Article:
EPA Sued Over Streptomycin in Citrus

Ernie NeffBactericides

A coalition of groups on March 25 sued the Environmental Protection Agency (EPA) for approving spraying of streptomycin on citrus trees to prevent or treat HLB or citrus canker. The groups claimed that the practice of spraying antibiotics on trees has been ineffective in combating the diseases and can drive antibiotic resistance in bacteria, which can threaten human health.

The lawsuit was filed in the 9th Circuit Court of Appeals by Beyond Pesticides, Center for Biological Diversity, Environmental Confederation of Southwest Florida, Farmworker Association of Florida, Farmworker Justice, Migrant Clinicians Network, Natural Resources Defense Council (NRDC) and United States Public Interest Research Group.

The EPA failed to ensure that the approved uses of streptomycin as a pesticide would not cause unreasonable harm to human health or the environment and failed to adequately assess impacts to endangered species, according to the lawsuit.

“Farmworkers are already exposed to a mix of toxic pesticides in the course of their daily work,” said Jeannie Economos, pesticide safety and environmental health project coordinator at Farmworker Association of Florida. “It is unconscionable for EPA to use farmworkers as guinea pigs when it comes to antibiotic-resistant bacteria that risks the health of them and their children.”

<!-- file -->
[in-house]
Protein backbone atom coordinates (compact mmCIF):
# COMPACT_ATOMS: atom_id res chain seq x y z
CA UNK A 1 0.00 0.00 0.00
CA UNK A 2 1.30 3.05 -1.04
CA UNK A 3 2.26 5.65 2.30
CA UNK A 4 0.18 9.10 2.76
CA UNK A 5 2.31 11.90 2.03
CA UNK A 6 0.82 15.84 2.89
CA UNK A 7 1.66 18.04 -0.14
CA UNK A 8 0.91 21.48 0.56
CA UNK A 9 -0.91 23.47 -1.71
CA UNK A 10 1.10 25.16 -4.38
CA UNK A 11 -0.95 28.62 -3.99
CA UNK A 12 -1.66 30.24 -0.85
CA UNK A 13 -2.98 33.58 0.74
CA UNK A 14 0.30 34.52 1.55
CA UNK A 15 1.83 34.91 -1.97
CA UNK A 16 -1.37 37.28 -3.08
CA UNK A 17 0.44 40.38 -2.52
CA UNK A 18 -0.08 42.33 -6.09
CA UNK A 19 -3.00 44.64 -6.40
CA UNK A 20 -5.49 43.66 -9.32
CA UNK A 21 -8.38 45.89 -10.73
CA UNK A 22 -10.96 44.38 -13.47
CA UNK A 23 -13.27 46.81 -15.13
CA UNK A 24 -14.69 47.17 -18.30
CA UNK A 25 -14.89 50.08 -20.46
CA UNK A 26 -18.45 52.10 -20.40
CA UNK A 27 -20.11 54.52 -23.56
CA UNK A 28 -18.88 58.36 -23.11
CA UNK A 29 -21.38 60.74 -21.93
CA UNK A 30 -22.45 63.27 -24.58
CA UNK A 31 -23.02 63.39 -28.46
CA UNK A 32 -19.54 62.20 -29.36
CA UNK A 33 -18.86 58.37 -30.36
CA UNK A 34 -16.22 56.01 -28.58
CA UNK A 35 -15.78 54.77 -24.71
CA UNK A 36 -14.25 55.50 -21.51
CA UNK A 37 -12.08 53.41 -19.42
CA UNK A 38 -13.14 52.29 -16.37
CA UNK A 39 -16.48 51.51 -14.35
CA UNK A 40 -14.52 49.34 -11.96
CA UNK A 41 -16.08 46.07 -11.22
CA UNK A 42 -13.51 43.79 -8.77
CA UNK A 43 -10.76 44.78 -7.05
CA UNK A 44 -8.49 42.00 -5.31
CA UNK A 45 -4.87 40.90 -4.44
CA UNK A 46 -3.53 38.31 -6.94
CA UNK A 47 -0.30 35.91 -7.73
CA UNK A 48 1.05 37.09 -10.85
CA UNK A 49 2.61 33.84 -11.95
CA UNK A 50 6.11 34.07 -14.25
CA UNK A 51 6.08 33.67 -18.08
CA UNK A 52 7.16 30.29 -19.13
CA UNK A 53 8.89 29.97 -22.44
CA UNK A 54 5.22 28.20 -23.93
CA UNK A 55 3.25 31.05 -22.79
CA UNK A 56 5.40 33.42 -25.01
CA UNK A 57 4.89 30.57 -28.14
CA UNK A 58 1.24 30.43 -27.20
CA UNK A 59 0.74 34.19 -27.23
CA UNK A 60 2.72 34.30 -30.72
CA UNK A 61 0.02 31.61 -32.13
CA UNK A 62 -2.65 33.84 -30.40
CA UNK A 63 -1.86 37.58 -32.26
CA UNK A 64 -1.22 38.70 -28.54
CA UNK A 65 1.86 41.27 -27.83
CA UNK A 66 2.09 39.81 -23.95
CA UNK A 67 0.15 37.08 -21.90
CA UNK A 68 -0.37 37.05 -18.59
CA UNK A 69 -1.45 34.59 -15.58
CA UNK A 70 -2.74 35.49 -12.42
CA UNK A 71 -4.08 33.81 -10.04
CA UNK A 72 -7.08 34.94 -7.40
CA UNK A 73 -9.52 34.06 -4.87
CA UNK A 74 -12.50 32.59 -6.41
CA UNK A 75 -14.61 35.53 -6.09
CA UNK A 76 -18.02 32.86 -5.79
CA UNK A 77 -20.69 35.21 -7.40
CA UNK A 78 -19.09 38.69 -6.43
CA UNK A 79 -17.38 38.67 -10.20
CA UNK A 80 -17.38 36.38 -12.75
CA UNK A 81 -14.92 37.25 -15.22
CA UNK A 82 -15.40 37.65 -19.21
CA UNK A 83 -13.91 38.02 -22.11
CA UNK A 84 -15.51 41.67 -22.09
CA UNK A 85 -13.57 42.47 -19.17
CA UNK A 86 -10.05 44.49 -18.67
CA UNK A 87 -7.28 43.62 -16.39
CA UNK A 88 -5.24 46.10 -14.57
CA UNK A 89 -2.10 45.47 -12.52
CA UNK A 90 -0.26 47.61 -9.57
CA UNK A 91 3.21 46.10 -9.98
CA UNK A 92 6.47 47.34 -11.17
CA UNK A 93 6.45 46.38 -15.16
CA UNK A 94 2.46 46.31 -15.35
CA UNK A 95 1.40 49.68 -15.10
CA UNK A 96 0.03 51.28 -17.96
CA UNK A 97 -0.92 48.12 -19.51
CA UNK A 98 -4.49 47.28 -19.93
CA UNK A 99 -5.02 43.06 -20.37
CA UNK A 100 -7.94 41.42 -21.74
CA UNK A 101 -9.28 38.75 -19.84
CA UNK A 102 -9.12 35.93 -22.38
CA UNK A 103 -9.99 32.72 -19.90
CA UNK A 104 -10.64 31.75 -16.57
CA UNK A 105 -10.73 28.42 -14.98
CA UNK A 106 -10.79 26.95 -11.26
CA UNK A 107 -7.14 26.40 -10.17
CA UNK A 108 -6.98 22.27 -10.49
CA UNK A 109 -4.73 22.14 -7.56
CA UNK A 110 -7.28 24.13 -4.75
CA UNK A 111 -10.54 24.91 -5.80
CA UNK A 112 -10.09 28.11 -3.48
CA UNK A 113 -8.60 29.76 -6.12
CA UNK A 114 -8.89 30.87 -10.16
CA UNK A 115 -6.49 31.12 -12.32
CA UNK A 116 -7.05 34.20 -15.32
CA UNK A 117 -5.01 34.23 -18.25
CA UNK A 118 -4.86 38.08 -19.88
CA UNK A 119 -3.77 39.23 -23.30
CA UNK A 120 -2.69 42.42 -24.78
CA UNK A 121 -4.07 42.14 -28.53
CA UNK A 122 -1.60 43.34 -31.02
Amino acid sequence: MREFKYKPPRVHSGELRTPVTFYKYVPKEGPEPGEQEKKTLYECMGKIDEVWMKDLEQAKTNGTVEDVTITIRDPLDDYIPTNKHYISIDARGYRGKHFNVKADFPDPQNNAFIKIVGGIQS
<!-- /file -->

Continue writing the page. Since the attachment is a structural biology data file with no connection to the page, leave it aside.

“Allowing life-saving antibiotics to be used as pesticides is an unnecessary and dangerous practice that fuels a growing public health epidemic: antibiotic resistance,” said Allison Johnson, sustainable food policy advocate at NRDC. “The EPA should be championing agricultural practices that protect farm workers and their communities, public health and the environment — like building healthy soil and diversified farming — not increasing the use of dangerous pesticides.” 

A media release stated that “EPA’s decision greenlights the use of more than 650,000 pounds of streptomycin on citrus crops in Florida and California. By contrast, the United States currently uses only about 14,000 pounds of aminoglycosides, the antibiotic class that includes streptomycin, for medical purposes each year.”

Learn more from the University of Florida Institute of Food and Agricultural Sciences about the use of streptomycin and other antibiotics in citrus.

Source: Natural Resources Defense Council

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